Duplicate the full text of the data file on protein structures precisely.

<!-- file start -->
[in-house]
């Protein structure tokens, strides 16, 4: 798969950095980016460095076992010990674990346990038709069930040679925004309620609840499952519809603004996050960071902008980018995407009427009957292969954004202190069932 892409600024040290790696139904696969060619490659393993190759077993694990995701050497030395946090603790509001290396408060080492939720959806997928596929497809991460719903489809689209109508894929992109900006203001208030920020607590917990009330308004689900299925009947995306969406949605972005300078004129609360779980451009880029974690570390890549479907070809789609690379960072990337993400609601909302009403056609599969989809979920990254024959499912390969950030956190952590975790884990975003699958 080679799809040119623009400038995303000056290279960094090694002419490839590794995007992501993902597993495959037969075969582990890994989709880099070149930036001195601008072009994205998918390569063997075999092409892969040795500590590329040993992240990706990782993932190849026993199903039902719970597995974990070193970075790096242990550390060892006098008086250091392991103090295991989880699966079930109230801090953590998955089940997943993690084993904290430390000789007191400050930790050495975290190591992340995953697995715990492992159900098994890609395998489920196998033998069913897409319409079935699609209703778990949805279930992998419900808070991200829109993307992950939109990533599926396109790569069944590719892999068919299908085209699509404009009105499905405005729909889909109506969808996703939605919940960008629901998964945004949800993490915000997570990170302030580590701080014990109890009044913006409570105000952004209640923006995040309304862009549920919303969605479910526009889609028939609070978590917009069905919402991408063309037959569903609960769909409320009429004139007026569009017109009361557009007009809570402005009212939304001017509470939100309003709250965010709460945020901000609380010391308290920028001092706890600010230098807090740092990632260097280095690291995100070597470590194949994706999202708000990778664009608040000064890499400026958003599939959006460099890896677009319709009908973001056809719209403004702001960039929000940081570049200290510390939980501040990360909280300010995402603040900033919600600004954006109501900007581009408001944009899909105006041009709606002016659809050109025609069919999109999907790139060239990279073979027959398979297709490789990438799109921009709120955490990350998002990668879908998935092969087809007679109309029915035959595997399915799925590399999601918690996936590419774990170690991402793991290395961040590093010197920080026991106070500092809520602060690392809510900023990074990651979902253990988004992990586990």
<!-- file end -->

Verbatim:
[in-house]
């Protein structure tokens, strides 16, 4: 798969950095980016460095076992010990674990346990038709069930040679925004309620609840499952519809603004996050960071902008980018995407009427009957292969954004202190069932 892409600024040290790696139904696969060619490659393993190759077993694990995701050497030395946090603790509001290396408060080492939720959806997928596929497809991460719903489809689209109508894929992109900006203001208030920020607590917990009330308004689900299925009947995306969406949605972005300078004129609360779980451009880029974690570390890549479907070809789609690379960072990337993400609601909302009403056609599969989809979920990254024959499912390969950030956190952590975790884990975003699958 080679799809040119623009400038995303000056290279960094090694002419490839590794995007992501993902597993495959037969075969582990890994989709880099070149930036001195601008072009994205998918390569063997075999092409892969040795500590590329040993992240990706990782993932190849026993199903039902719970597995974990070193970075790096242990550390060892006098008086250091392991103090295991989880699966079930109230801090953590998955089940997943993690084993904290430390000789007191400050930790050495975290190591992340995953697995715990492992159900098994890609395998489920196998033998069913897409319409079935699609209703778990949805279930992998419900808070991200829109993307992950939109990533599926396109790569069944590719892999068919299908085209699509404009009105499905405005729909889909109506969808996703939605919940960008629901998964945004949800993490915000997570990170302030580590701080014990109890009044913006409570105000952004209640923006995040309304862009549920919303969605479910526009889609028939609070978590917009069905919402991408063309037959569903609960769909409320009429004139007026569009017109009361557009007009809570402005009212939304001017509470939100309003709250965010709460945020901000609380010391308290920028001092706890600010230098807090740092990632260097280095690291995100070597470590194949994706999202708000990778664009608040000064890499400026958003599939959006460099890896677009319709009908973001056809719209403004702001960039929000940081570049200290510390939980501040990360909280300010995402603040900033919600600004954006109501900007581009408001944009899909105006041009709606002016659809050109025609069919999109999907790139060239990279073979027959398979297709490789990438799109921009709120955490990350998002990668879908998935092969087809007679109309029915035959595997399915799925590399999601918690996936590419774990170690991402793991290395961040590093010197920080026991106070500092809520602060690392809510900023990074990651979902253990988004992990586990």